Meditation is an incredibly popular topic in recent years (or should I say decades?)
However, there might still be some confusion as to how it works and what it actually entails.
One question a lot of people seem to ask is: Is mediation just focusing?
Well… If you want to know the answer, you’ve come to the right place!
Because in this article we’ll get to the bottom of it, let’s go!
Table of Contents
Is Meditation Just Focusing?
There are a lot of different types of meditation, so whether or not the meditation predominantly involves focusing depends on the one you choose.
Some popular types of meditation are:
- Zen meditation
- Mantra meditation
- Transcendental meditation
- Yoga meditation
- Vipassana meditation
- Chakra meditation
- Qigong meditation
- Sound bath meditation
- Focused attention
- Body scan
- Skillful compassion
- Resting awareness
While the goal of some of these meditation types might be to focus your attention on a certain object (such as your breath, heartbeat, or the stillnes) other types of meditation involve visualization, noting, reflecting, or simply resting.
So, meditation does not (always) involve focusing, it all depends on the type of meditation you are practising.
Is Meditation Clearing Your Mind?
As we discussed, the actual process of meditation depends entirely on the type of meditation that is chosen.
Focused attention meditation and Zen meditation are 2 types of meditation that mainly involve clearing the mind.
With these meditation techniques, you draw your attention away from your mind by focusing on a different object (usually your breath).
By drawing attention away from your mind, it starts to settle down and become more clear.
What Is Focused Meditation?
Focused meditation is very straightforward.
Because it employs the object of our breath to concentrate attention (in order to anchor the mind and retain consciousness), it is very quite easy to do.
Whenever you feel your thoughts beginning to stray, you simply come back to the breath. This will enable you to stay in the present moment.
Similar to mindfulness meditation approaches, you usually concentrate on sensory inputs including noises, visual objects, tactile sensations, tastes, scents, and even your own breathing.
There are only a few simple steps to starting your practice, which will become more natural over time. Start with five-minute sessions and progress to longer ones as you get more used to the exercise.
- Choose a goal to concentrate on.
- Put yourself in a relaxed position.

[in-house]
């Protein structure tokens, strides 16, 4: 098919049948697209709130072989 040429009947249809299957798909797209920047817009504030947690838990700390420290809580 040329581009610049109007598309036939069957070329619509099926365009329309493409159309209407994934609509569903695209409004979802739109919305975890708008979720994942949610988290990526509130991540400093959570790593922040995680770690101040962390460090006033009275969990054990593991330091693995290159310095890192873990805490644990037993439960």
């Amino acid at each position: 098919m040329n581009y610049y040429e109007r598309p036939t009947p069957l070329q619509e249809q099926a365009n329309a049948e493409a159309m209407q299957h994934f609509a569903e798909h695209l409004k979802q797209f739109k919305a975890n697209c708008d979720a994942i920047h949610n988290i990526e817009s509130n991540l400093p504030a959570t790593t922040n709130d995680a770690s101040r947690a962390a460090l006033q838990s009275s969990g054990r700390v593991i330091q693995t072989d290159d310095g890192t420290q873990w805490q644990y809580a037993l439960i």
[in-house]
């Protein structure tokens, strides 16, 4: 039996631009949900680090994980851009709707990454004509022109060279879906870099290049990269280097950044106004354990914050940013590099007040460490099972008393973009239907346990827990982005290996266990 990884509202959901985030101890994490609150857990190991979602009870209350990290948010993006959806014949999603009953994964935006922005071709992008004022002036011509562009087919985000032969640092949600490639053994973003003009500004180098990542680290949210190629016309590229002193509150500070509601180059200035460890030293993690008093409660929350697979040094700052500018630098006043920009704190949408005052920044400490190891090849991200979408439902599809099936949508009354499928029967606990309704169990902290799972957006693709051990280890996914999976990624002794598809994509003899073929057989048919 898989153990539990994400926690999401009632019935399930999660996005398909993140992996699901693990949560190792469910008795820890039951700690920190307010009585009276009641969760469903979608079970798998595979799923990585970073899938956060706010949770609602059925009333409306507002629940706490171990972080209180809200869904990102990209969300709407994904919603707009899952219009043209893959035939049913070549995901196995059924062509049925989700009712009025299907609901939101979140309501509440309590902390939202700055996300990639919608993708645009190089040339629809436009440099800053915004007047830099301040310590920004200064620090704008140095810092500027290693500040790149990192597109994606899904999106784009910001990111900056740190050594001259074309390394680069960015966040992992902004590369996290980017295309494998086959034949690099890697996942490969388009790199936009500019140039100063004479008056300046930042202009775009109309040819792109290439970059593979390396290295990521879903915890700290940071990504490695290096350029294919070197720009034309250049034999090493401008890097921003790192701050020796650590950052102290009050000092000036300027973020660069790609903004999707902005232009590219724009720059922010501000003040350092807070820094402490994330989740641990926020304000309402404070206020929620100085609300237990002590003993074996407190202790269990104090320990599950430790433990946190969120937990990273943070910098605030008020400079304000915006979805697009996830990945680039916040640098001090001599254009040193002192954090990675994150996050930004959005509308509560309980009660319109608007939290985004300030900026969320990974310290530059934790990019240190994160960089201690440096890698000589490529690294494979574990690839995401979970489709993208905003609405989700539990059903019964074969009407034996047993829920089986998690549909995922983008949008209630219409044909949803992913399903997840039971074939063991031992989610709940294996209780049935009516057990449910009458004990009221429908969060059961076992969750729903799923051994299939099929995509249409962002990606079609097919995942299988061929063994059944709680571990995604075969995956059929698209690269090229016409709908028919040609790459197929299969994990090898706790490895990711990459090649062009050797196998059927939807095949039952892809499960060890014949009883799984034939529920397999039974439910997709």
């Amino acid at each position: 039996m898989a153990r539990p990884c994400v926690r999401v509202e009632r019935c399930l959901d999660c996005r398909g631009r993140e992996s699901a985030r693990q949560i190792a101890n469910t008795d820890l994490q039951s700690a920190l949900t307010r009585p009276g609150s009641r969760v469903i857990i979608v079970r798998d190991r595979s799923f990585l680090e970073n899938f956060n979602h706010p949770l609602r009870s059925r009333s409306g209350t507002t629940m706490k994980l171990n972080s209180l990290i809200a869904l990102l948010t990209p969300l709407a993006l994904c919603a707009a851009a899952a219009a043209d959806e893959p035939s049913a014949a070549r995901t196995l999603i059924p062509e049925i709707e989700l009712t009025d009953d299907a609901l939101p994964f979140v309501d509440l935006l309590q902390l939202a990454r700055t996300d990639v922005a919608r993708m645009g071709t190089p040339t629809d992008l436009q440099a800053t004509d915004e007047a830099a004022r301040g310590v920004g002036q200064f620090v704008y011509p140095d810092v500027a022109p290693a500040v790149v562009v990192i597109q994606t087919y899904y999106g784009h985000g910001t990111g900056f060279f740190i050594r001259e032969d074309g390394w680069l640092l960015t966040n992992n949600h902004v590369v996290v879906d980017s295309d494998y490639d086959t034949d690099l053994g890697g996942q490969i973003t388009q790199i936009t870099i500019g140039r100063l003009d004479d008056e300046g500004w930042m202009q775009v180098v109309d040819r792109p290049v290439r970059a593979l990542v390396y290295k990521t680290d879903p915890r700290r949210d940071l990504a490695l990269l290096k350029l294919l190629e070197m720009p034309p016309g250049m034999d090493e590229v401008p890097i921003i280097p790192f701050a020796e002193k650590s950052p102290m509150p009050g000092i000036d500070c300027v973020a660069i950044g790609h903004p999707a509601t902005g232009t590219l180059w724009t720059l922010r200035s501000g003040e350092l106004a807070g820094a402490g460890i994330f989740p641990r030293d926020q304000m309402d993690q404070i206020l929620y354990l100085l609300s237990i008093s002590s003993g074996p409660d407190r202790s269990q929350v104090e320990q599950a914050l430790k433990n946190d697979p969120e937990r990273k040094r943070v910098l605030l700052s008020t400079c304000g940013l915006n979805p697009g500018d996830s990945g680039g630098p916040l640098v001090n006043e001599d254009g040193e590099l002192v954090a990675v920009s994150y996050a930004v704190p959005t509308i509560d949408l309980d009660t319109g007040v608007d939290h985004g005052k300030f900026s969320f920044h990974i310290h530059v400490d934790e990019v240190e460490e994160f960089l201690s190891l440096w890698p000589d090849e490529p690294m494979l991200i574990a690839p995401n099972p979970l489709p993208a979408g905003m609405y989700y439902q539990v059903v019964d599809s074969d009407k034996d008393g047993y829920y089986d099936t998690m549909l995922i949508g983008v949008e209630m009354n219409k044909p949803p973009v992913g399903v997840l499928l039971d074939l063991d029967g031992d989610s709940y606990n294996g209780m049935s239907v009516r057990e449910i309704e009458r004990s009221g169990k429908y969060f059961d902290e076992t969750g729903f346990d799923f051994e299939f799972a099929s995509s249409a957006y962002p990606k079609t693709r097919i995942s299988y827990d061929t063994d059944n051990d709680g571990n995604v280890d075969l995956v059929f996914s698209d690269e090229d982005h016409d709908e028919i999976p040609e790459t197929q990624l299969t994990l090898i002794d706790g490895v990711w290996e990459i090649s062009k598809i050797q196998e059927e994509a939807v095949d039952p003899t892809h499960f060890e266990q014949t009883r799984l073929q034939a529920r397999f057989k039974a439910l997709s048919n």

- Unwind your body.
- Focus on the object you’ve selected.
- Quiet down your inner voice
- Let go of any sense of worry
How Meditation Can Help You Focus
A research paper written by Steve Bradt from Harvard, concluded that our minds are lost in thought almost 47% of the time.
These thoughts frequently come to people’s minds when they are either reflecting on the past or worried about the future.
While the latter might result in tension and worry, the former can create depression and despair. The feelings may become too strong if they are neglected.
Practising meditation can drastically decrease these senses of worry or regret.
According to Columbia University Medical Center researchers, relaxing during meditation can alter the brain’s structure and function, which can:
- Reduce tension, worry, and depressive symptoms
- Boost awareness and mental attention during learning
- Boost your memory and focus
- Improve your immune system and your physical and mental toughness.
- Enable better sleep
Meditation For Productivity And Focus
Although it wouldn’t be the first thing on people’s minds to increase productivity, meditating for productivity is actually a thing.
A productivity meditation can improve your work performance in a variety of ways.
According to studies, meditation is linked to structural changes in the brain’s processing centers for thought and emotion.
Increased cortical thickness, or more gray matter, is a change that has been linked to better working memory and capable executive decision-making.
You may stay on task for longer by practicing meditation, which helps clear your mind and improve your focus.
Meditation aids by lowering tension, which may cloud the mind and prevent us from operating at our best even on those hard days.
So, meditation not only improves our ability to focus, but also reduces the amount of mental work required!
Online Meditation training
So, does meditation simply involve focusing?
As we discussed, there are lots of different types of meditation.
Some predominantly involve focusing on an object (such as the breath) while others relate to visualizing, relaxing, or reflecting.
In the end, you shouldn’t worry too much about which meditation involves what, simply choose the one that you feel is best and yields the best results!